Herodian, Roman History, III 14

He strengthened Hadrian’s Wall and Antoninus Wall and also reconquered the Southern Uplands. South of this wall was built a 165-acre camp in Trimontium (today’s Newstead), in which the army was stationed. Then the Roman forces set off north into the enemy territory. The emperor led the army in the footsteps of Julius Agricola, rebuilding abandoned camps and erecting new fortifications along the east coast, including Carpow, which could accommodate 40 000 soldiers.

Up to 210 CE Severus’ campaign was very successful despite the Caledonian’s drive tactics and the big losses in the Roman army. The Caledonians were seeking peace, which the emperor guaranteed only on the condition they relinquish control of the Central Lowlands. This may be perceived as evidence for the theory that Severus wanted to create another line of fortifications there.

Caledonians, while losing supplies and feeling that the situation is tragic, led to the formation of confederation, the so-called Maeatae and the uprising against the Romans. Severus had been already preparing another war campaign that aimed at exterminating and enslaving the Caledonian population. Plans, however, were thwarted by the emperor’s unexpected illness.


He died on 4 February 211 CE during a trip to Britain in Eboracum (today’s York). On his deathbed he was to advise his sons: “Live in harmony, enrich soldiers, and besides, you can despise all.” This is how it is presented by the historian Herodian:

Now a more serious illness attacked the aged emperor and forced him to remain in his quarters; he undertook, however, to send his son out to direct the campaign. Caracalla, however, paid little attention to the war, but rather attempted to gain control of the army. Trying to persuade the soldiers to look to him alone for orders, he courted sole rule in every possible way, including slanderous attacks upon his brother. Considering his father, who had been ill for a long time and slow to die, a burdensome nuisance, he tried to persuade the physicians to harm the old man in their treatments so that he would be rid of him more quickly.note After a short time, however, Severus died, succumbing chiefly to grief, after having achieved greater glory in military affairs than any of the emperors who had preceded him. No emperor before Severus won such outstanding victories either in civil wars against political rivals or in foreign wars against barbarians. Thus Severus died after ruling for eighteen years, and was succeeded by his young sons, to whom he left an invincible army and more money than any emperor had ever left to his successors.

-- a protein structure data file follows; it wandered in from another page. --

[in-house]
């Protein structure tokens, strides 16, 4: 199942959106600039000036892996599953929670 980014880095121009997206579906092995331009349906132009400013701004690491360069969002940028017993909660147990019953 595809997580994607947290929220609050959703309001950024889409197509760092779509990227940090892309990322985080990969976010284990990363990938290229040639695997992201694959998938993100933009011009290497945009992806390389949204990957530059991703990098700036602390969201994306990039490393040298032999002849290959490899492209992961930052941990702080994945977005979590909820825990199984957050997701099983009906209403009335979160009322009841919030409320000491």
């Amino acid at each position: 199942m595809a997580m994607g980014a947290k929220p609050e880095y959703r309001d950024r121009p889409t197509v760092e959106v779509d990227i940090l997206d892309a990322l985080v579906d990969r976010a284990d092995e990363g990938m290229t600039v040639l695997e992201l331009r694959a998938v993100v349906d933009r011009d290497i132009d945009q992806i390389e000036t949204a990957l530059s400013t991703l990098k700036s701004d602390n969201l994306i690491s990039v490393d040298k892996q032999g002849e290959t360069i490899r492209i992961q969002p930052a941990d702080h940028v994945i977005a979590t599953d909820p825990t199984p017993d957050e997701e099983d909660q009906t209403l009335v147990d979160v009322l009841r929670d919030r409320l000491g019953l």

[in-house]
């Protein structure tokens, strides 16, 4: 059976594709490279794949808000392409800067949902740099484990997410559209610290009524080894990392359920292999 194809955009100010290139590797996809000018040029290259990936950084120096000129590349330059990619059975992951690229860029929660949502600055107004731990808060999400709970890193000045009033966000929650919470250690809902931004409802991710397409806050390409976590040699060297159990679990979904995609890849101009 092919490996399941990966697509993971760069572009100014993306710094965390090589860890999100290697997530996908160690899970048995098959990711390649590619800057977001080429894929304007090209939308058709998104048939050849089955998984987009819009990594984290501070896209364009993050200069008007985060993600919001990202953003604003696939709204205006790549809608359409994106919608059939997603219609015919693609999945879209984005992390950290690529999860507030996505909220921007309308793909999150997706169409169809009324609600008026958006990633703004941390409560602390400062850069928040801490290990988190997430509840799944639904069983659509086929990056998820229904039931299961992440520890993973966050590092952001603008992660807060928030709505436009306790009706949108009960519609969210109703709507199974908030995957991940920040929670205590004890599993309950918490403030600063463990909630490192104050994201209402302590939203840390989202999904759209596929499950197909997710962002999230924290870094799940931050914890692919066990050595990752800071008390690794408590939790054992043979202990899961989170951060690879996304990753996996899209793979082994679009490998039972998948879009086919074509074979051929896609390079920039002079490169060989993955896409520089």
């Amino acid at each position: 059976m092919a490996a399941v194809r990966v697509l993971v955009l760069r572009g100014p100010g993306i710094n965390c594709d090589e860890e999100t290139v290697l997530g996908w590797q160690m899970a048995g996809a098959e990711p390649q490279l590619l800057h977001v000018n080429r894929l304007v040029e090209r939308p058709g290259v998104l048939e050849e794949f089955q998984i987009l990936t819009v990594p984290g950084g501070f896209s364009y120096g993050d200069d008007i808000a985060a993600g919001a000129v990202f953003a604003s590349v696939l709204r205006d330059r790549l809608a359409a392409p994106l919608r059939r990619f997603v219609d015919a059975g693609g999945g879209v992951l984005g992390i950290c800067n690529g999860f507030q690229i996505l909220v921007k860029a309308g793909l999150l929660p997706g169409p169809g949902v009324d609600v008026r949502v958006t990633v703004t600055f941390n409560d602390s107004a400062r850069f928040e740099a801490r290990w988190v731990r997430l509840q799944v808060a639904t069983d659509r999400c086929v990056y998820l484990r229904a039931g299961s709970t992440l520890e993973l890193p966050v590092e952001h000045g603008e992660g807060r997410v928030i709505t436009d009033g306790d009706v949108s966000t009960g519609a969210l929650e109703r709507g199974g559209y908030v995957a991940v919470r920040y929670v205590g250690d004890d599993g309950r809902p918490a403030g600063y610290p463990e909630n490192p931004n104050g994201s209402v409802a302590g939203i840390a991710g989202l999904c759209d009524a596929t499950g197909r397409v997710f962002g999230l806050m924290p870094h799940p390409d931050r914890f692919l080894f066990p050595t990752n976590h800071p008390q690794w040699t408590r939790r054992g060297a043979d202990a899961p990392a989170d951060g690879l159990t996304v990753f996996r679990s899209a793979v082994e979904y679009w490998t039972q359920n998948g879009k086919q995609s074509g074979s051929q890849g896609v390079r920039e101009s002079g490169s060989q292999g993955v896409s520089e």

Herodian, Roman History, III 15

After his death, Severus was deified by the Senate as divus Septimius Severus. His sons Caracalla and Geta took over the power, supported by their mother, Julia Domna.

Caracalla continued his father’s warfare, but with time he decided to establish a truce. Never again in later times, the Romans did not venture so deeply into Caledonia. In time, they withdrew to the south, establishing the Hadrian’s Wall as the northern border of the Empire.


A fragment of the Flavian Palace, the imperial residence with a view of Circus Maximus.
Autor: Laurel Lodged | Na licencji Creative Commons Uznanie autorstwa - Na tych samych warunkach 3.0.

Severus’ reign was certainly successful in the state’s interest. Septimius was a strong and ambitious ruler that the state needed at that time. Rome became more centralized and strengthened. Limes Tripolitanus was enlarged, which protected Africa from the south and guaranteed a constant supply of grain to the capital. Victory over the Parthians was definitive and allowed to establish a new status quo in the east. His policy of expansion and increase in pay strained the budget, which was also criticized by the historians such as Cassius Dio and Herodian. Society could feel the greater burden of tax, which was intended mainly to keep the legions at the borders. In addition, the Roman coin was depreciated.

Severus was also famous for many buildings he erected. In addition to the triumphal arch in the Roman Forum, his name is associated with the so-called Septizodium, the object built-in 203 CE, which probably did not have more practical functions, only a decorative one. In addition, the emperor clearly enriched his native city of Leptis Magna, in which he created another triumphal arch on the occasion of his visit in 203 CE. Flavian Palace, the residence of Roman emperors on Palatine Hill was also renovated.

  • Herodian, History of the Empire from the Death of Marcus
  • Historia Augusta
  • Cassius Dio, Roman history
  • Kotula Tadeusz, Septymiusz Sewerus; cesarz z Lepcis Magna, 1986
  • Krawczuk Aleksander, Poczet cesarzy rzymskich, Warszawa 2004

IMPERIUM ROMANUM needs your support!

If you like the content that I collect on the website and that I share on social media channels I will be grateful for the support. Even the smallest amounts will allow me to pay for further corrections, improvements on the site and pay the server.



Find out more!

Check your curiosity and learn something new about the ancient world of the Romans. By clicking on the link below, you will be redirected to a random entry.

Random curiosity

Random curiosity

Discover secrets of ancient Rome!

If you want to be up to date with newest articles on website and discoveries from the world of ancient Rome, subscribe to the newsletter, which is sent each Saturday.

Subscribe to newsletter!

Subscribe to newsletter

Spelling error report

The following text will be sent to our editors: